“When was the last time you visited the dentist?” “Do you floss regularly?” These two questions are an essential part of my dental history repertoire that I ask all my patients. However, this time I was not the one asking the questions, I was the one answering the questions. Earlier last year I switched my primary care physician (PCP) and was inspired by her interest in my oral health. As a dentist we often find ourselves contacting physicians for medical clearance for our medically compromised patients. We often forget that physicians and other non-dental healthcare providers can also play a vital role in promoting oral health.
I asked my PCP if she asked these questions because I was a dental student, she laughed openly. She said that these questions have been a standard in her initial medical history since she finished her residency. As a graduate of a medical school that has an affiliated dental school, the systemic manifestations of dental diseases were emphasized in her curriculum. She mentioned that her cardiologist colleagues often obtain dental consults prior to open-heart surgery procedures. The reason being active periodontal disease could potentially cause postsurgical complications.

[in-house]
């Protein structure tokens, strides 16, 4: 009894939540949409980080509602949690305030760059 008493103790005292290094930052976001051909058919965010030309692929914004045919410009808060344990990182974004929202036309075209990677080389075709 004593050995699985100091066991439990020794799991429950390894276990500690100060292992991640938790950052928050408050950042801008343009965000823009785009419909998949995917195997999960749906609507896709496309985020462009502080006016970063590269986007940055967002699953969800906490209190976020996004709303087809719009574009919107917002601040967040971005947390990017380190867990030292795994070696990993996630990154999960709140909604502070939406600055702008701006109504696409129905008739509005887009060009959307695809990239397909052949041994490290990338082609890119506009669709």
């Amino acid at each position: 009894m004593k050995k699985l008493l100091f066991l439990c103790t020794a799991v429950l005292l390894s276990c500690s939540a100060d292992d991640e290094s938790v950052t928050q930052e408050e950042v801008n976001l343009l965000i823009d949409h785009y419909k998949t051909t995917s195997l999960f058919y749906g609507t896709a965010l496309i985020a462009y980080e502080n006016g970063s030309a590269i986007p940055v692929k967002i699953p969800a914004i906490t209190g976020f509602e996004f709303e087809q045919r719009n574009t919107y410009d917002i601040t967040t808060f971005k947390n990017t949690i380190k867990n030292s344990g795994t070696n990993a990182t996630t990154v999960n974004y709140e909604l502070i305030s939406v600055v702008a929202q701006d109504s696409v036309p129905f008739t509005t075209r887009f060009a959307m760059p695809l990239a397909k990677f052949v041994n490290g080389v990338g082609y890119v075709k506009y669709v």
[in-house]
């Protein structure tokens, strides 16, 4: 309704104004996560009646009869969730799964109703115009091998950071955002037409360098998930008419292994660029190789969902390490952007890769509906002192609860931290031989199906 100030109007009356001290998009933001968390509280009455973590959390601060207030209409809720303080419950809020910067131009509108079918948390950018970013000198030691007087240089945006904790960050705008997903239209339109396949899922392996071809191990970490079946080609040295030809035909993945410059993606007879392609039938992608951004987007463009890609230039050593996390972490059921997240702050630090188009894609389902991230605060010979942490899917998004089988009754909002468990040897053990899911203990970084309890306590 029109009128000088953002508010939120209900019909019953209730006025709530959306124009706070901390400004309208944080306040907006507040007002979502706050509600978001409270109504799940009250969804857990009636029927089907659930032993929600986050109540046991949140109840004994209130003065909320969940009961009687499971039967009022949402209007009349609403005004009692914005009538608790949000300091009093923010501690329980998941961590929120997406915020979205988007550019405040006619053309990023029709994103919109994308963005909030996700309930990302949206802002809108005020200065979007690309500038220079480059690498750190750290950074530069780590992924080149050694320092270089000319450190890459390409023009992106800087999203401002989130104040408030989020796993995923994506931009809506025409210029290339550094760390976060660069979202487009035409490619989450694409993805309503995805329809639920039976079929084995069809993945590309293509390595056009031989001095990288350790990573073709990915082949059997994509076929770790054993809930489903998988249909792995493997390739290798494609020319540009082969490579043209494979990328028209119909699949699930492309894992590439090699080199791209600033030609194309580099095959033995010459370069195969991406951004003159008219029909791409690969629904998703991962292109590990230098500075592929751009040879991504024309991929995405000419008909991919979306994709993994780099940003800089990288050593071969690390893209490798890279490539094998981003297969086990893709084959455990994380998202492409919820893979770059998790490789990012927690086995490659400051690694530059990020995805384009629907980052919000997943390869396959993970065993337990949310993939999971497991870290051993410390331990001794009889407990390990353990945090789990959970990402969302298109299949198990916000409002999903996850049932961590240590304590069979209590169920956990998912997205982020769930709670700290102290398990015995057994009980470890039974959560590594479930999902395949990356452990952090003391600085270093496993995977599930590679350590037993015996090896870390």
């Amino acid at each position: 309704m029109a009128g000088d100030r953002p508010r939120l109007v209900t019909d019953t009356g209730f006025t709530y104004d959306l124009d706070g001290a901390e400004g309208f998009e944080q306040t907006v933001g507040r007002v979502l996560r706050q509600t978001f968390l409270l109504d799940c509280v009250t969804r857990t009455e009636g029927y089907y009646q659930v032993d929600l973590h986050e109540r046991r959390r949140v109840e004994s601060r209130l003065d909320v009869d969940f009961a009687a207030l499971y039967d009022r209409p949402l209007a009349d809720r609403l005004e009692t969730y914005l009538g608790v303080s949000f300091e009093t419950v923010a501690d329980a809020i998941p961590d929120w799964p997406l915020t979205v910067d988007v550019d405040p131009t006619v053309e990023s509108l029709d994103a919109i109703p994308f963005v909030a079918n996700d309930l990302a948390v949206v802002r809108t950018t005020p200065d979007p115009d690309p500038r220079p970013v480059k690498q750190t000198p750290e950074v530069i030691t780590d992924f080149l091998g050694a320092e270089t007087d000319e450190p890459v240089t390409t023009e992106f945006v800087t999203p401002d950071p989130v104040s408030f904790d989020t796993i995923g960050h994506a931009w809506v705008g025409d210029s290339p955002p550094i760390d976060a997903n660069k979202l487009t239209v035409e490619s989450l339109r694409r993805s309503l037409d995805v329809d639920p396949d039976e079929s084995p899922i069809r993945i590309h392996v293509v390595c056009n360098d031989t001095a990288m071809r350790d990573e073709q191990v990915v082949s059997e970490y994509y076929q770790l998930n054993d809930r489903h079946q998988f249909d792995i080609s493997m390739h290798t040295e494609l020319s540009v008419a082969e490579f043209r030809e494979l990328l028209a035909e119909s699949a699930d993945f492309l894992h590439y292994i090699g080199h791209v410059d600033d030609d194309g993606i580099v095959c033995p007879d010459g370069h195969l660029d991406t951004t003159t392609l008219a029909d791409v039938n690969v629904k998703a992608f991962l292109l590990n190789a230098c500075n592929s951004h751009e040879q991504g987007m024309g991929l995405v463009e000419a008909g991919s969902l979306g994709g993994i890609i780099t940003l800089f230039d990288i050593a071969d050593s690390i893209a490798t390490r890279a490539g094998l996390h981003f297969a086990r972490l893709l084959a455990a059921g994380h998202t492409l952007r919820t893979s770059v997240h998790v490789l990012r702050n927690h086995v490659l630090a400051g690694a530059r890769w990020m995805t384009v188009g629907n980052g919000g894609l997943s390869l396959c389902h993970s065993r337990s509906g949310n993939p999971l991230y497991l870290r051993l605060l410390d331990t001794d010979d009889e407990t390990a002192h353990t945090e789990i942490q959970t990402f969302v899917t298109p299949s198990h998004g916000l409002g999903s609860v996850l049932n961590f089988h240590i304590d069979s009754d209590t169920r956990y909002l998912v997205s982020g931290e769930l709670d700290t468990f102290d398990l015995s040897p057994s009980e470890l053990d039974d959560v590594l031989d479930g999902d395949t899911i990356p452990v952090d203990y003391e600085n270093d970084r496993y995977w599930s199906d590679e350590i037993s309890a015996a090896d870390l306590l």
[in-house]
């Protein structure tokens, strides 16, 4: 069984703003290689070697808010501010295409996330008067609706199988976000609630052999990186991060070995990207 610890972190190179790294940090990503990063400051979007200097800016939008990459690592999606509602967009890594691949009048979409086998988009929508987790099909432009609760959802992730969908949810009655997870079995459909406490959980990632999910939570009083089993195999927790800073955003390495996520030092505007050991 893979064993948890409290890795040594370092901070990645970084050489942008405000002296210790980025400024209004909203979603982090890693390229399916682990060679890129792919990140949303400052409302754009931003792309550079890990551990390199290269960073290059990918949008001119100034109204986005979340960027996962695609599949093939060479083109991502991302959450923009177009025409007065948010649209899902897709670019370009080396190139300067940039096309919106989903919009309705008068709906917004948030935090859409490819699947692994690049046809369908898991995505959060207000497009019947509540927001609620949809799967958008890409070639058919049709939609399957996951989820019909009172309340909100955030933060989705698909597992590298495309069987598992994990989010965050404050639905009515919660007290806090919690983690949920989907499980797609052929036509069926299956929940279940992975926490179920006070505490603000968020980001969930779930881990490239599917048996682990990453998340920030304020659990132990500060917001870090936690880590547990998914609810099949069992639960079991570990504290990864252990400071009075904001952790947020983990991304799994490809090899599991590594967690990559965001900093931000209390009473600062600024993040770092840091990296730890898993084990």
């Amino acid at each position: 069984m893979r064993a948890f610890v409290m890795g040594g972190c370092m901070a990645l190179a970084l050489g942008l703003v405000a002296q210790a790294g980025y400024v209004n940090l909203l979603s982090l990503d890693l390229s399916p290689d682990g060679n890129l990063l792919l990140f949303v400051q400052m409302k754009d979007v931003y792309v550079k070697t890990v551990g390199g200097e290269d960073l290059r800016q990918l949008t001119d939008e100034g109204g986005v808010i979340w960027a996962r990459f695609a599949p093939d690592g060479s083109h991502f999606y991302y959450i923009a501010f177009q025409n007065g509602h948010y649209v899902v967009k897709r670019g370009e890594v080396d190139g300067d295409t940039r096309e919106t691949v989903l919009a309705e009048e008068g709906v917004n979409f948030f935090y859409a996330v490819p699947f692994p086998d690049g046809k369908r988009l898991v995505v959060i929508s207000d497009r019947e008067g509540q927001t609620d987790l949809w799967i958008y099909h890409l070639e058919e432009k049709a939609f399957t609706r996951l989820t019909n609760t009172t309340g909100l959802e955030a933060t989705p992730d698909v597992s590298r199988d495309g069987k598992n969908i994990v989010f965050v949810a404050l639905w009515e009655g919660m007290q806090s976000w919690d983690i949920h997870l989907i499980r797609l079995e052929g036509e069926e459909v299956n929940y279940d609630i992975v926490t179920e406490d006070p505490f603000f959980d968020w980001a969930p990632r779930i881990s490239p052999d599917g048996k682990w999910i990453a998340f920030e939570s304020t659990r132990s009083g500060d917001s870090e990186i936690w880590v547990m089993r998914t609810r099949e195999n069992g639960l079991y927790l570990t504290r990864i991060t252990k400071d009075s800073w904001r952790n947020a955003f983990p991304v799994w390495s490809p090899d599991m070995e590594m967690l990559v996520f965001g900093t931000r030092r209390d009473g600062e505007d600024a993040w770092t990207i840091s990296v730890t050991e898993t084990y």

According to a 2008 journal article from American Family Physicians “90% of physicians support the incorporation of oral health interventions into wellness visits, but 40% report receiving no medical school or residency training in oral health.” In an effort to increase the knowledge base of family medicine physicians, oral health education is now a required component of their training since 2006. In 2004 the Society of Teachers of Family Medicine Group on Oral Health developed the innovative Smiles for Life curriculum. This curriculum is the primary oral health curriculum for the majority of our nations family medicine residency programs and is also being utilized by nurses, physician assistants and midwives. As a part of our “Patient II: Team-based Oral Diagnosis” course we were required to complete 4/7 modules of the Smiles for Life curriculum. I found the modules to be very comprehensive and an excellent resource for non-dental health care providers to build their working knowledge base of oral health issues.
Oral health and systemic health are intrinsically related. Furthermore, oral health can serve as a window to our systemic health. Going forward, I hope that the relationship between dentists and non-dental health care providers is strengthened. This will not only improve the quality of patient care provided but also broadened our scope of practice.
What role do you believe non-dental health care providers play in promoting oral health? Have you had similar experiences with your physician?
~ Sarah Khan, Stony Brook ’16, associate, Council on Professional Issues